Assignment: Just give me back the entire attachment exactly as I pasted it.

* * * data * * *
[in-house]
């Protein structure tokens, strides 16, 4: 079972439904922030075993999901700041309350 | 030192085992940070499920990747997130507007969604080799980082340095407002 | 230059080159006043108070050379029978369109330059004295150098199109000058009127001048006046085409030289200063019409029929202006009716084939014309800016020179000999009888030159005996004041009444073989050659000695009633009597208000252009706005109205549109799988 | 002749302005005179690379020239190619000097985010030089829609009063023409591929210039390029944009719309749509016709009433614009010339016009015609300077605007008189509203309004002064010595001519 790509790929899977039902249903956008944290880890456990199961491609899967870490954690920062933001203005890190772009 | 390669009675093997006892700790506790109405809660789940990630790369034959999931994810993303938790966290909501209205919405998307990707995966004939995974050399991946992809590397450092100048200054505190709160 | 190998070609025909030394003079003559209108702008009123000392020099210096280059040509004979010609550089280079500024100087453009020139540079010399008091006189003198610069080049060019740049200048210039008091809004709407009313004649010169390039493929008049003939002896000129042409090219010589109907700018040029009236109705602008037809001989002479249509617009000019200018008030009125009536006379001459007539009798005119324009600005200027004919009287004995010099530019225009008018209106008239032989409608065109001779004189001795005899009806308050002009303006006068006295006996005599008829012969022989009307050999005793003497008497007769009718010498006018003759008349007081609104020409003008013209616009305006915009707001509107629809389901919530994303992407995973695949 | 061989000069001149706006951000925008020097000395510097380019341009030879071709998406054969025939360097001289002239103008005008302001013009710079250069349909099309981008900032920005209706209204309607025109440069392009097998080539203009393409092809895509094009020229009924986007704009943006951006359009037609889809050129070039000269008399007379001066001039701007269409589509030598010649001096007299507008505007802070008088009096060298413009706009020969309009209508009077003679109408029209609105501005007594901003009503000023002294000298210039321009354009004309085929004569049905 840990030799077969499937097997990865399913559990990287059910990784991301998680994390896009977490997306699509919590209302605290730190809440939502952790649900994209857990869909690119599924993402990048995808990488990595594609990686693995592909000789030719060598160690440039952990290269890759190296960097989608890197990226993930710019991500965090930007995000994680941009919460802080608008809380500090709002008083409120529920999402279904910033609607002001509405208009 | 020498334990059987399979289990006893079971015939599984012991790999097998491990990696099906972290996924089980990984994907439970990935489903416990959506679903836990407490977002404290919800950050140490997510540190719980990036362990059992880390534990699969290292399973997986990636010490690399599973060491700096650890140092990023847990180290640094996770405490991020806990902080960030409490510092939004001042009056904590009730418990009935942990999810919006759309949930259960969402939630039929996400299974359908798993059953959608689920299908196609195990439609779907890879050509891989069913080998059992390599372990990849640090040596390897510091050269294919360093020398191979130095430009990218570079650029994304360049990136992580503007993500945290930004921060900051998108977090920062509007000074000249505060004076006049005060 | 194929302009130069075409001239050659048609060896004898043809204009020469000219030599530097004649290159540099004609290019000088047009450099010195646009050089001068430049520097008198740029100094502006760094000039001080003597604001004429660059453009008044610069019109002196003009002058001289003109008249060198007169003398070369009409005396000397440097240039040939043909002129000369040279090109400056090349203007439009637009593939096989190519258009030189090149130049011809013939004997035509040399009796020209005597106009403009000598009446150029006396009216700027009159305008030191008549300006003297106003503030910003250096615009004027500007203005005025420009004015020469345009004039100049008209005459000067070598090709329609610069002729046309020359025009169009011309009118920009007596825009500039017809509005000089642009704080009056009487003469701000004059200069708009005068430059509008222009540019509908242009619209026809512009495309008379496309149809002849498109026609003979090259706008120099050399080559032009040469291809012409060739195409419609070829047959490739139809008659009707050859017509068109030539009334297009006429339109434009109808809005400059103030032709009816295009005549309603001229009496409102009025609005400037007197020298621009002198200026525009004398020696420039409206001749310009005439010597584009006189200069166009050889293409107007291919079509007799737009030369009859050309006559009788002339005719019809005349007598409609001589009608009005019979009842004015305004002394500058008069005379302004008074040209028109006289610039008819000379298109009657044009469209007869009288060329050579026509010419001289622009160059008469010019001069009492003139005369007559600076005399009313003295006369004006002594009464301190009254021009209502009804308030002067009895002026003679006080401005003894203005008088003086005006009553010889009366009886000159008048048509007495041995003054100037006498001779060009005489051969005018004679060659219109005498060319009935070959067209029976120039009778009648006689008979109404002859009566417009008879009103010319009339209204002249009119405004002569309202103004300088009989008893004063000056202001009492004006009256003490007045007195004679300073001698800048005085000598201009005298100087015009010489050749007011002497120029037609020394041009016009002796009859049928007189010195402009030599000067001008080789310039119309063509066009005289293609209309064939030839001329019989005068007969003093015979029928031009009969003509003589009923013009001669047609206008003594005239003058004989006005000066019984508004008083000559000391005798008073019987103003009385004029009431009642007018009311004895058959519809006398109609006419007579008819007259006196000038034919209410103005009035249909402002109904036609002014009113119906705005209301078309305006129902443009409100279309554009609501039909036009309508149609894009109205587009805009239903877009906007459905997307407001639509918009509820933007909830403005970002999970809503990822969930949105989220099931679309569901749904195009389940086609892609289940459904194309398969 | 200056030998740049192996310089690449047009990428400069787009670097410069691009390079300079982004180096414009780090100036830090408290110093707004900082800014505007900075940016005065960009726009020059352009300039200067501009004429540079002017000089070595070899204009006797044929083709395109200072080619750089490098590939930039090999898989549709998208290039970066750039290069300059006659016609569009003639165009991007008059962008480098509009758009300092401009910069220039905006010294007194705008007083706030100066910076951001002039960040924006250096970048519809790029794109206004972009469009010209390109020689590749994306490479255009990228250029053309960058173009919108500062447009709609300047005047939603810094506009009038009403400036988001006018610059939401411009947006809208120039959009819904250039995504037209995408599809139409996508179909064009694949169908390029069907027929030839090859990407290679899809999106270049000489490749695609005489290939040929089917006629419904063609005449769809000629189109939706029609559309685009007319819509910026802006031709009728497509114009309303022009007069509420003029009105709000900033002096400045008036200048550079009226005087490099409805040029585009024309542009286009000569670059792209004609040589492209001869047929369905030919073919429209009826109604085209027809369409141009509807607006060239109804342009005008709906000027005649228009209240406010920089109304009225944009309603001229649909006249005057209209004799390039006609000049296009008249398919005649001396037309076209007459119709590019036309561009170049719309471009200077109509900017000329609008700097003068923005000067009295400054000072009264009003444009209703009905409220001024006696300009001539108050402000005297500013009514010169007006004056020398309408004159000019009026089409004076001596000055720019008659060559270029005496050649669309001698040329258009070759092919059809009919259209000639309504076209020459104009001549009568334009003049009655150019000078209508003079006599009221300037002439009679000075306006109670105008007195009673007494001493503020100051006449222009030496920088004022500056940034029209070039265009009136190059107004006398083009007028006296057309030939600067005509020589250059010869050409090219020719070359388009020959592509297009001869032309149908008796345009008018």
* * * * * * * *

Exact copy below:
[in-house]
């Protein structure tokens, strides 16, 4: 079972439904922030075993999901700041309350 | 030192085992940070499920990747997130507007969604080799980082340095407002 | 230059080159006043108070050379029978369109330059004295150098199109000058009127001048006046085409030289200063019409029929202006009716084939014309800016020179000999009888030159005996004041009444073989050659000695009633009597208000252009706005109205549109799988 | 002749302005005179690379020239190619000097985010030089829609009063023409591929210039390029944009719309749509016709009433614009010339016009015609300077605007008189509203309004002064010595001519 790509790929899977039902249903956008944290880890456990199961491609899967870490954690920062933001203005890190772009 | 390669009675093997006892700790506790109405809660789940990630790369034959999931994810993303938790966290909501209205919405998307990707995966004939995974050399991946992809590397450092100048200054505190709160 | 190998070609025909030394003079003559209108702008009123000392020099210096280059040509004979010609550089280079500024100087453009020139540079010399008091006189003198610069080049060019740049200048210039008091809004709407009313004649010169390039493929008049003939002896000129042409090219010589109907700018040029009236109705602008037809001989002479249509617009000019200018008030009125009536006379001459007539009798005119324009600005200027004919009287004995010099530019225009008018209106008239032989409608065109001779004189001795005899009806308050002009303006006068006295006996005599008829012969022989009307050999005793003497008497007769009718010498006018003759008349007081609104020409003008013209616009305006915009707001509107629809389901919530994303992407995973695949 | 061989000069001149706006951000925008020097000395510097380019341009030879071709998406054969025939360097001289002239103008005008302001013009710079250069349909099309981008900032920005209706209204309607025109440069392009097998080539203009393409092809895509094009020229009924986007704009943006951006359009037609889809050129070039000269008399007379001066001039701007269409589509030598010649001096007299507008505007802070008088009096060298413009706009020969309009209508009077003679109408029209609105501005007594901003009503000023002294000298210039321009354009004309085929004569049905 840990030799077969499937097997990865399913559990990287059910990784991301998680994390896009977490997306699509919590209302605290730190809440939502952790649900994209857990869909690119599924993402990048995808990488990595594609990686693995592909000789030719060598160690440039952990290269890759190296960097989608890197990226993930710019991500965090930007995000994680941009919460802080608008809380500090709002008083409120529920999402279904910033609607002001509405208009 | 020498334990059987399979289990006893079971015939599984012991790999097998491990990696099906972290996924089980990984994907439970990935489903416990959506679903836990407490977002404290919800950050140490997510540190719980990036362990059992880390534990699969290292399973997986990636010490690399599973060491700096650890140092990023847990180290640094996770405490991020806990902080960030409490510092939004001042009056904590009730418990009935942990999810919006759309949930259960969402939630039929996400299974359908798993059953959608689920299908196609195990439609779907890879050509891989069913080998059992390599372990990849640090040596390897510091050269294919360093020398191979130095430009990218570079650029994304360049990136992580503007993500945290930004921060900051998108977090920062509007000074000249505060004076006049005060 | 194929302009130069075409001239050659048609060896004898043809204009020469000219030599530097004649290159540099004609290019000088047009450099010195646009050089001068430049520097008198740029100094502006760094000039001080003597604001004429660059453009008044610069019109002196003009002058001289003109008249060198007169003398070369009409005396000397440097240039040939043909002129000369040279090109400056090349203007439009637009593939096989190519258009030189090149130049011809013939004997035509040399009796020209005597106009403009000598009446150029006396009216700027009159305008030191008549300006003297106003503030910003250096615009004027500007203005005025420009004015020469345009004039100049008209005459000067070598090709329609610069002729046309020359025009169009011309009118920009007596825009500039017809509005000089642009704080009056009487003469701000004059200069708009005068430059509008222009540019509908242009619209026809512009495309008379496309149809002849498109026609003979090259706008120099050399080559032009040469291809012409060739195409419609070829047959490739139809008659009707050859017509068109030539009334297009006429339109434009109808809005400059103030032709009816295009005549309603001229009496409102009025609005400037007197020298621009002198200026525009004398020696420039409206001749310009005439010597584009006189200069166009050889293409107007291919079509007799737009030369009859050309006559009788002339005719019809005349007598409609001589009608009005019979009842004015305004002394500058008069005379302004008074040209028109006289610039008819000379298109009657044009469209007869009288060329050579026509010419001289622009160059008469010019001069009492003139005369007559600076005399009313003295006369004006002594009464301190009254021009209502009804308030002067009895002026003679006080401005003894203005008088003086005006009553010889009366009886000159008048048509007495041995003054100037006498001779060009005489051969005018004679060659219109005498060319009935070959067209029976120039009778009648006689008979109404002859009566417009008879009103010319009339209204002249009119405004002569309202103004300088009989008893004063000056202001009492004006009256003490007045007195004679300073001698800048005085000598201009005298100087015009010489050749007011002497120029037609020394041009016009002796009859049928007189010195402009030599000067001008080789310039119309063509066009005289293609209309064939030839001329019989005068007969003093015979029928031009009969003509003589009923013009001669047609206008003594005239003058004989006005000066019984508004008083000559000391005798008073019987103003009385004029009431009642007018009311004895058959519809006398109609006419007579008819007259006196000038034919209410103005009035249909402002109904036609002014009113119906705005209301078309305006129902443009409100279309554009609501039909036009309508149609894009109205587009805009239903877009906007459905997307407001639509918009509820933007909830403005970002999970809503990822969930949105989220099931679309569901749904195009389940086609892609289940459904194309398969 | 200056030998740049192996310089690449047009990428400069787009670097410069691009390079300079982004180096414009780090100036830090408290110093707004900082800014505007900075940016005065960009726009020059352009300039200067501009004429540079002017000089070595070899204009006797044929083709395109200072080619750089490098590939930039090999898989549709998208290039970066750039290069300059006659016609569009003639165009991007008059962008480098509009758009300092401009910069220039905006010294007194705008007083706030100066910076951001002039960040924006250096970048519809790029794109206004972009469009010209390109020689590749994306490479255009990228250029053309960058173009919108500062447009709609300047005047939603810094506009009038009403400036988001006018610059939401411009947006809208120039959009819904250039995504037209995408599809139409996508179909064009694949169908390029069907027929030839090859990407290679899809999106270049000489490749695609005489290939040929089917006629419904063609005449769809000629189109939706029609559309685009007319819509910026802006031709009728497509114009309303022009007069509420003029009105709000900033002096400045008036200048550079009226005087490099409805040029585009024309542009286009000569670059792209004609040589492209001869047929369905030919073919429209009826109604085209027809369409141009509807607006060239109804342009005008709906000027005649228009209240406010920089109304009225944009309603001229649909006249005057209209004799390039006609000049296009008249398919005649001396037309076209007459119709590019036309561009170049719309471009200077109509900017000329609008700097003068923005000067009295400054000072009264009003444009209703009905409220001024006696300009001539108050402000005297500013009514010169007006004056020398309408004159000019009026089409004076001596000055720019008659060559270029005496050649669309001698040329258009070759092919059809009919259209000639309504076209020459104009001549009568334009003049009655150019000078209508003079006599009221300037002439009679000075306006109670105008007195009673007494001493503020100051006449222009030496920088004022500056940034029209070039265009009136190059107004006398083009007028006296057309030939600067005509020589250059010869050409090219020719070359388009020959592509297009001869032309149908008796345009008018």